Irish Road Bowling marks tenth anniversary in Savannah

Irish Road Bowling marks tenth anniversary in Savannah
Road bowling is a mix between golf and bowling, and it is tricky.

ON Saturday, take off your green tutus and fake red beards and don a pair of bowling shoes instead.

It's easy to forget, in the midst of alllll that green downtown, that St. Patrick's Day is actually about a saint—the patron saint of Ireland, to be exact.

The Ancient Order of Hibernians ensures that Irish heritage is remembered and celebrated on the big day. One way they do that is through a good game of Irish road bowling.

This is the tenth year that the Savannah division of AOH has hosted Irish road bowling. Past AOH president Chris Hagan was inspired by a PBS documentary on road bowling and decided to start an annual tournament at the racetrack on Hutchinson Island.

Road bowling is a mix between golf and bowling, vice president Walter Harper says, and it is tricky.

On bowling day, you and two other people team up and receive your ball, a 28-ounce steel ball the size of a tennis ball and painted bright orange.

"You roll it, and where it goes off the road, that's where you roll the second," says Harper.

Like golf, the teams keep their own score. The best score is 18, and Harper has done it in 22. The teams also use spotters to keep an eye on the balls, which lose their bright orange color after taking a few hits.

"It's difficult because you've gotta read the road and throw it, but once it goes off the road, that's it," says Harper.

"It's kinda crazy, but once you get involved, you understand," adds president Brian Crowley. "It's a relaxed but competitive sport."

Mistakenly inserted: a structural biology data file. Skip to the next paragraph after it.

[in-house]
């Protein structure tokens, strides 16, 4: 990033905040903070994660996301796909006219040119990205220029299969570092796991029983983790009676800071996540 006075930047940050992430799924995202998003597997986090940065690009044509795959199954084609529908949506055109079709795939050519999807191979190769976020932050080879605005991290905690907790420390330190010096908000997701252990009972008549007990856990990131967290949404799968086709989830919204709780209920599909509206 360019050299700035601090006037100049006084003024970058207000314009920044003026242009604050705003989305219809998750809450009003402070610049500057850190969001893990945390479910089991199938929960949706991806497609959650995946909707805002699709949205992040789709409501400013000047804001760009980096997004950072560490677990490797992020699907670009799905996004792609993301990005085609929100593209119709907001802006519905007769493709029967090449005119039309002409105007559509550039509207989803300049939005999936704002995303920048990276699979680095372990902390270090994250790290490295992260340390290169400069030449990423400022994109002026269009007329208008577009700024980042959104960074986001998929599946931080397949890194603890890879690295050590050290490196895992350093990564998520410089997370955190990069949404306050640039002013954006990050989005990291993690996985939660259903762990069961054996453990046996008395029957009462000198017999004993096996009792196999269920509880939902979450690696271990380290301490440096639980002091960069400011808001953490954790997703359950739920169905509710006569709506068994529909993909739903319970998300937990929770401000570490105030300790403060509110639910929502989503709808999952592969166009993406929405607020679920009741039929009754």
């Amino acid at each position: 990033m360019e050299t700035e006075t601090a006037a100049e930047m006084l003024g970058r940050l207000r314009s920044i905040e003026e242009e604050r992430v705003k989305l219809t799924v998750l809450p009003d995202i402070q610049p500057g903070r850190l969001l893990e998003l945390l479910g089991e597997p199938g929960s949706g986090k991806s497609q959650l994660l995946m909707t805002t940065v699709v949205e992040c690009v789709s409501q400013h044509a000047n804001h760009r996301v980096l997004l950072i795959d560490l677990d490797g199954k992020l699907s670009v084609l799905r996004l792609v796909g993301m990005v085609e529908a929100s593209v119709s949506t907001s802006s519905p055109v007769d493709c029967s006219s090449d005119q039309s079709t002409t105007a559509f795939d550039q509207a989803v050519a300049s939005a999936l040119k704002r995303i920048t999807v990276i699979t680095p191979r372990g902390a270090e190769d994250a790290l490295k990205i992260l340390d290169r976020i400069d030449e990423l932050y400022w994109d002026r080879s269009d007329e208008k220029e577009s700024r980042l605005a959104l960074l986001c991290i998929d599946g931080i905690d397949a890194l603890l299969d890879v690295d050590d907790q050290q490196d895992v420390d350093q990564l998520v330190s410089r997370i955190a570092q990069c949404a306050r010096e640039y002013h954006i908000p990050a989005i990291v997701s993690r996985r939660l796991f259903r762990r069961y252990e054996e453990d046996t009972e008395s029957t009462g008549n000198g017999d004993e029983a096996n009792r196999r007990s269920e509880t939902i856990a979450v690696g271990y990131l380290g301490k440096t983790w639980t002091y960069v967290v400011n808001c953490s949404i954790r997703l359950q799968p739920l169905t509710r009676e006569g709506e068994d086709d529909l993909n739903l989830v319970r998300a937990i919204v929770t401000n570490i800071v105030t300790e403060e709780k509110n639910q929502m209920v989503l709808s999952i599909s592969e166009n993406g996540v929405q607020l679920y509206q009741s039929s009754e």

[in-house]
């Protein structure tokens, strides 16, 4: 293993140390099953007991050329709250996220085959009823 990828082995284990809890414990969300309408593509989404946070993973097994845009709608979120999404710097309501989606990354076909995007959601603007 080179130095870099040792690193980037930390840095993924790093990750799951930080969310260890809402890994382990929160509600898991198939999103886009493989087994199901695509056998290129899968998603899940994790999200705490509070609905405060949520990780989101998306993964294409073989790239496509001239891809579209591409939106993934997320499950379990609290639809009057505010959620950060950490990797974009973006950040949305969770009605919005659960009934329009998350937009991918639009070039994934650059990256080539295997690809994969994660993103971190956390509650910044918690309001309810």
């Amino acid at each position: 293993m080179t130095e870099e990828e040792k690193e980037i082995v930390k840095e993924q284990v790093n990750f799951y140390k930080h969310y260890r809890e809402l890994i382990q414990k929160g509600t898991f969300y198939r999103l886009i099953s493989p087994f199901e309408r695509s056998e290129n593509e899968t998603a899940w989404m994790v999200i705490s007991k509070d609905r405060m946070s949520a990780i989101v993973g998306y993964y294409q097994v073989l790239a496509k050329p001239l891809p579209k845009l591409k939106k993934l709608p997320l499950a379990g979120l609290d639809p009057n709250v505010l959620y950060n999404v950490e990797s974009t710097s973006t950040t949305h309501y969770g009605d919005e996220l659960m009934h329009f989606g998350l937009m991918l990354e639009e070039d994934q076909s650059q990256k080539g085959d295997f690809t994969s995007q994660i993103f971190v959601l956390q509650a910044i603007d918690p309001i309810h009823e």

In videos of road bowling, you'll see bowlers wind up and pitch the ball down the road, which Harper notes is not a requisite bowling stance.

You'll also notice that the roads are still open while bowlers hurtle their balls down the road.

"They don't close the roads; they're still open as you're bowling," Harper notes. "They just put up little signs that say 'Road bowling in progress.' Here, for safety reasons, we have chosen a closed course."

Irish road bowling is not reserved solely for Irish folk, but it is extremely popular in Counties Cork and Armagh. It's also incredibly popular in West Virginia, as Crowley recently learned.

"Basically, it comes back to the Civil War," Crowley explains. "A lot of the Irish fighting in the Civil War in West Virginia would play road bowling between the battles."

AOH gets their road bowling balls from, fittingly, Ireland, West Virginia.

After the dust settles on the racetrack, AOH hosts a party with bangers, shirts for sale and plenty of Irish music.

AOH was formed in 1836 to protect Irish Catholic priests from torment and ridicule.

"It morphed into helping other Irish Catholics because when they came over, they weren't given the same opportunities other immigrant people were given," Harper explains.

"It was to help foster them and give them a way up, as it were."

Now, the Savannah division of AOH extends that same hand to other less fortunate groups in the city. Proceeds from Saturday's event help several charities hand-picked by the AOH—Savannah City Mission, Inner City Night Shelter, and Fresh Air Home on Tybee are just a few.

AOH says the competition is open to men of Irish heritage and who practice Catholicism. In all they do, AOH promotes Irish culture and heritage.

Road bowling is not meant to serve as a counter-offer to the revelry of the St. Patrick's Day parade. Rather, it's a more traditional complement to the fun festivities.

"I'm Irish born and raised, and my first experience with St. Patrick's Day was, 'wow, this is cool! All these people wearing my colors, celebrating my national day,'' Crowley recalls.

“In Savannah, I was blown away by how genuine and authentic the appreciation of Irish culture is. The parade is a wonderful affair.”


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